I have also been having a hard time keeping up with my real life writing projects. I was once asked by my high school friend's mom, who had about seven kids, "oh you're a Leo -- do you start projects and never finish them?" Well sure, I thought. What rightful teenager didn't? But I do find I have a penchant for new ideas, and not so much the discipline to follow through.
To wit, here are my currently unfinished projects:
* Novel about a young American woman who moves to Dublin and explores the town and country via pubs, hedonism, paranoid fantasy and some boy distractions. (This has now been written in both 3rd and 1st person, even though all the material is based on a two year period in my early 20s.)
* Mystery novel featuring Howard Hughes and a Las Vegas backdrop (writing partner: mom).
* Featurette grading and reviewing coffeeshops on the NW Chicago side (this gets replenshed when I'm not working). Might be a good tumblr, or maybe a pamphlet!
* TV comedy pilot about hilariously inept people working in hilariously meaningless jobs (see something like Party Down.) I'm being a bit coy about this one because I actually think its funny, even if no one else does. (Mom does, go mom!)
My current idea is to write an outline for a documentary project I want to do in a Polish warehouse on the west side, wherein there are many crazy projects being started this winter of the motorcycle variety. I've never done a proper documentary, apart from one in which we interviewed poets around town cooking us meals, it was aptly titled "Poet's Kitchen." As it turns out poets are very easily distracted and usually can't do two things at once, so getting a good interview out of them while they are cooking or eating proved to be a challenge. I'm going to do some research this time, and try to make a wish list or outline of what I'd like to capture and the formula for each episode. But chances are I'll just show up with a crappy camera and see what I get. Then I will have many domestic beers in cans, and forget all about the fact that I'm the producer/writer/DP/editor on this gig. Maybe I need to delegate.
But if any of the above topics seem at all interesting to you, feel free to chime in and let me know what you'd like to see finished. If you're really piqued, maybe I can post an excerpt for you and you can use your own judgement (just keep it to yourself, if you're not inspired, please?)
Oh and sorry about NAPABLOMO-NO. Although I figured out how to blog via iphone, no one really needs any more of that.
Back from many vacations, A, & E. triumphantly return to air conditioning and internets to once again do a dual blogging movie review! We both happened to see The Kids Are All Right this week and thought we would both take to the keyboard to expound upon it.
Although its not the type of film one HAS to see at a theater, I've been off work and its 90 degrees plus almost full humidity. So for a $5.50 matinee price and the promise of an entertaining look at an alternative family for two hours of a/c, I was up for it. The premise is pretty simple - lesbian couple with two children born from a common sperm donor (each woman gave birth to one child each, although its never delineated who from who) are upended somewhat by the entrance of said sperm donor into their lives. Annette Bening plays the more butch of the two, with the pretty Julianne Moore letting her hair run a bit dry and careless to get the oh-so-right Northern California vibe. Kids are represented by Mia Wasikowska (Alice in Wonderland) and some other young male actor who was rather dull.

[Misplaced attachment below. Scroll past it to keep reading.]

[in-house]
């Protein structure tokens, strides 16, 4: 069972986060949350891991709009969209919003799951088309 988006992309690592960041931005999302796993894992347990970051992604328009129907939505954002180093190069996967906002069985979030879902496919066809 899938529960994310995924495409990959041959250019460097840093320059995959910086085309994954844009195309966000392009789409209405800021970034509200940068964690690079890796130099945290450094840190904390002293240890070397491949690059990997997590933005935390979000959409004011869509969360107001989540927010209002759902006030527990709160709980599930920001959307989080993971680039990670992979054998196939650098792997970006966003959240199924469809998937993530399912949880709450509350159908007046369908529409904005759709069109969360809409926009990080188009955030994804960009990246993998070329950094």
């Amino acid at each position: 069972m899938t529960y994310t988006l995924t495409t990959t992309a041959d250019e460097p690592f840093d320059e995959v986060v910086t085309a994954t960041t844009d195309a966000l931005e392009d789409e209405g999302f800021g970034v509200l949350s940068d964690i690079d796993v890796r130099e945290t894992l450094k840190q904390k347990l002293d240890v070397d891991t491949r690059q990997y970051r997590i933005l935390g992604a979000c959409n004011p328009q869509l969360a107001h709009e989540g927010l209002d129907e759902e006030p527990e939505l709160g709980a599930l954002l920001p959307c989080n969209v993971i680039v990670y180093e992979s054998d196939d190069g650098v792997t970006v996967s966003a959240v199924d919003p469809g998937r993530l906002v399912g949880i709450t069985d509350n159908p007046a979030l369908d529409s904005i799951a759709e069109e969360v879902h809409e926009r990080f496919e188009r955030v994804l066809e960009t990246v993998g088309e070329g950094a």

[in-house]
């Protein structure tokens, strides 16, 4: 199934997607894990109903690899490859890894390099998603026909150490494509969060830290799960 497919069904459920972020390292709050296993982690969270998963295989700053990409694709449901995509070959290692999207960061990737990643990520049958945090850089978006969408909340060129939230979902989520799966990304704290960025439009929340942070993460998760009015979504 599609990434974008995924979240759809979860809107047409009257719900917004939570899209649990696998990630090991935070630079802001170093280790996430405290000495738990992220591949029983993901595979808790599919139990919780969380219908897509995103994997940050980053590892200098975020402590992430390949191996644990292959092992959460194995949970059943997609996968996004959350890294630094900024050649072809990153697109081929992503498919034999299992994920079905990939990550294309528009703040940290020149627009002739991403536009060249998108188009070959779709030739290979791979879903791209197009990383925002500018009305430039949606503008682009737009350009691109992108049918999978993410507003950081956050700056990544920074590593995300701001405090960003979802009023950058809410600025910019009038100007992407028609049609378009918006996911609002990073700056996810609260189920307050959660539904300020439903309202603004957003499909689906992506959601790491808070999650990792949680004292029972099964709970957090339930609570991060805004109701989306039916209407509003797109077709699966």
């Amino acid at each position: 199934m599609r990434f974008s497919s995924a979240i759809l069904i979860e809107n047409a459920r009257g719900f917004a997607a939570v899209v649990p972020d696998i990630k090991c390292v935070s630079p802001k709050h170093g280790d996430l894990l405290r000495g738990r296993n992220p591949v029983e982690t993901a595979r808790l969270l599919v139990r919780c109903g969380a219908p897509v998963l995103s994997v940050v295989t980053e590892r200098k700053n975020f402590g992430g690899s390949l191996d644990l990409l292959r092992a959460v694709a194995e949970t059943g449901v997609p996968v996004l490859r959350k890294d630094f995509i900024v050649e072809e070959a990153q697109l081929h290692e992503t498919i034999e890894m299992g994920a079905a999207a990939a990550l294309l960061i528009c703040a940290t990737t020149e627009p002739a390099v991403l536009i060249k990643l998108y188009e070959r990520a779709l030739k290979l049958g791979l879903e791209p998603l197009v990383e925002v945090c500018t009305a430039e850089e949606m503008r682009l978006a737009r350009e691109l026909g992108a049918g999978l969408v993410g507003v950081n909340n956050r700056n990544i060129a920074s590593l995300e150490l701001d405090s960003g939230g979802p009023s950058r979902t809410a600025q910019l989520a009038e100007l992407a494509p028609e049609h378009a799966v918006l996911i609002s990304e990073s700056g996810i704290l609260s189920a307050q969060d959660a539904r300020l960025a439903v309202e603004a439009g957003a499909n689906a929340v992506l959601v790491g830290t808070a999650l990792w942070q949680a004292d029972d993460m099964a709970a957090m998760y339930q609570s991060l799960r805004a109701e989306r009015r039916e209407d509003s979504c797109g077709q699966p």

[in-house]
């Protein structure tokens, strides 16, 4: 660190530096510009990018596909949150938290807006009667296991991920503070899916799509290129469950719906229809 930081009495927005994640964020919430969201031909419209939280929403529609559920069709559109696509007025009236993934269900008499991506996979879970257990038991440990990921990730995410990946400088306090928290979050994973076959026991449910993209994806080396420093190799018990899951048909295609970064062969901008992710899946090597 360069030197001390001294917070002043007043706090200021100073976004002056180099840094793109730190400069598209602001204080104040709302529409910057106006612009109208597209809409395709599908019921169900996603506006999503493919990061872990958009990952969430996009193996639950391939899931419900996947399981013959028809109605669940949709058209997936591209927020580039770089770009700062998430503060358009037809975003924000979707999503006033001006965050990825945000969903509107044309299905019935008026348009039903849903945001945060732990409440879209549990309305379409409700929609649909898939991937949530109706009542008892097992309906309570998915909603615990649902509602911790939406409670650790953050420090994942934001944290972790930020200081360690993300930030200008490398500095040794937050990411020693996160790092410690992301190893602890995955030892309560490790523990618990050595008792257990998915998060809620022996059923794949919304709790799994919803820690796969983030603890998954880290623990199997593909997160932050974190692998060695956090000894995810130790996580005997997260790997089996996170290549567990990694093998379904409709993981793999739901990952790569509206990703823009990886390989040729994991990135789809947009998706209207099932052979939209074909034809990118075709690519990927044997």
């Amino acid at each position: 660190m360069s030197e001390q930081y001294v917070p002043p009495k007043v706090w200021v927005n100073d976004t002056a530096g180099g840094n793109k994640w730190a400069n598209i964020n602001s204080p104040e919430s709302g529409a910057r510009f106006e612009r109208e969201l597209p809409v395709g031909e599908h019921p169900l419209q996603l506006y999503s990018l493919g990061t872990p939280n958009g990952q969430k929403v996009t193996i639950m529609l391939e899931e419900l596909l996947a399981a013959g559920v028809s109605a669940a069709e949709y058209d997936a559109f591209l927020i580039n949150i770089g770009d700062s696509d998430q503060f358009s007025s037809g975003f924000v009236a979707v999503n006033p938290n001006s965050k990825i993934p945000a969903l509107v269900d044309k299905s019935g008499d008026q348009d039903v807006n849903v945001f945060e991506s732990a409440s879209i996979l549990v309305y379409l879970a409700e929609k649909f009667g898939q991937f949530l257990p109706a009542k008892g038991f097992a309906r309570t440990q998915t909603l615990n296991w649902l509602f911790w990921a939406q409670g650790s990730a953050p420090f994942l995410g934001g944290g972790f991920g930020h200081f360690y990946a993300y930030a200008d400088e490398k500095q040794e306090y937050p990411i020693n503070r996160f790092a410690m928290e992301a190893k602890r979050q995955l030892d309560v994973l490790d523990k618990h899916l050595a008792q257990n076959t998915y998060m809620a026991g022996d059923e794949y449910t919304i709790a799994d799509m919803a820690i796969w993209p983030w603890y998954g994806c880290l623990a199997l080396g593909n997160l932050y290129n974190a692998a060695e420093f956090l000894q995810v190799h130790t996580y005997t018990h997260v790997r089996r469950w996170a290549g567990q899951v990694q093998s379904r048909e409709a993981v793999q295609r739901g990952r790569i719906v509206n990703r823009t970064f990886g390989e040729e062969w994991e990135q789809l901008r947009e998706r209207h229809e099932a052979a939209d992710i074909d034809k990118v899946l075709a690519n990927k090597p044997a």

Just coming from a trip to Boulder, I felt like this family could easily live there. They embraced a sunny, healthy, liberal minded attitude. One mom is a doctor and the other stay-at-home mom who used to have many different pursuits that somehow never worked out. But they seem to have it all together in that laid back western way. You know they drink good wine because they have money, they recycle and talk about sustainability and cook healthy fresh foods and probably consult all the latest psychology books on raising their kids right. (The overly self righteous eco crap will eventually get to Bening's character in a little rant that any midwesterner will love.) I liked that the couple seemed to value communication and listening to each other, reminding each other of their goals as people and a family. At the time I was sitting there in the theater, wishing I was always so perfect in talking to my boyfriend this way, and could put my stresses aside in order to always be a gentle, thinking person in everything I do. Then, the shit hit the fan. And I realized, thankfully to the scriptwriter, that these people had just as many problems as other couples. Things that had bothered them for years that they never mentioned. Issues with sexuality, and career, and being sexual, and insecurities and fears and hopes for their children. I like that the Mark Ruffalo character (the "donor") comes off as totally California groovy and breezy (almost a character that doesn't exist in our modern world anymore) and the film plays his charm out to the point where almost everyone is totally over it. You can't live on charm alone darlin, even in boho-land. (Also, leather braided chokers seem to indicate the characters likely to smoke pot, I think. I used to like leather braided chokers. )
I guess what I'm saying is that I like how the film made me admire these people, then sortof hate them for their smugness, and then bring it all back home and show how they aren't so perfect and put together after all. None of us are. But we can work at it, and forgive ourselves, and maybe each other if we're lucky. (Fingers crossed.)
Oh boy, do I ever want to live in a Lisa Cholodenko film. Women are allowed to get older AND stay sexy--and that sexuality is fluid--and everybody is groovy and cool, with tastefully decorated spaces and really high thread-count sheets.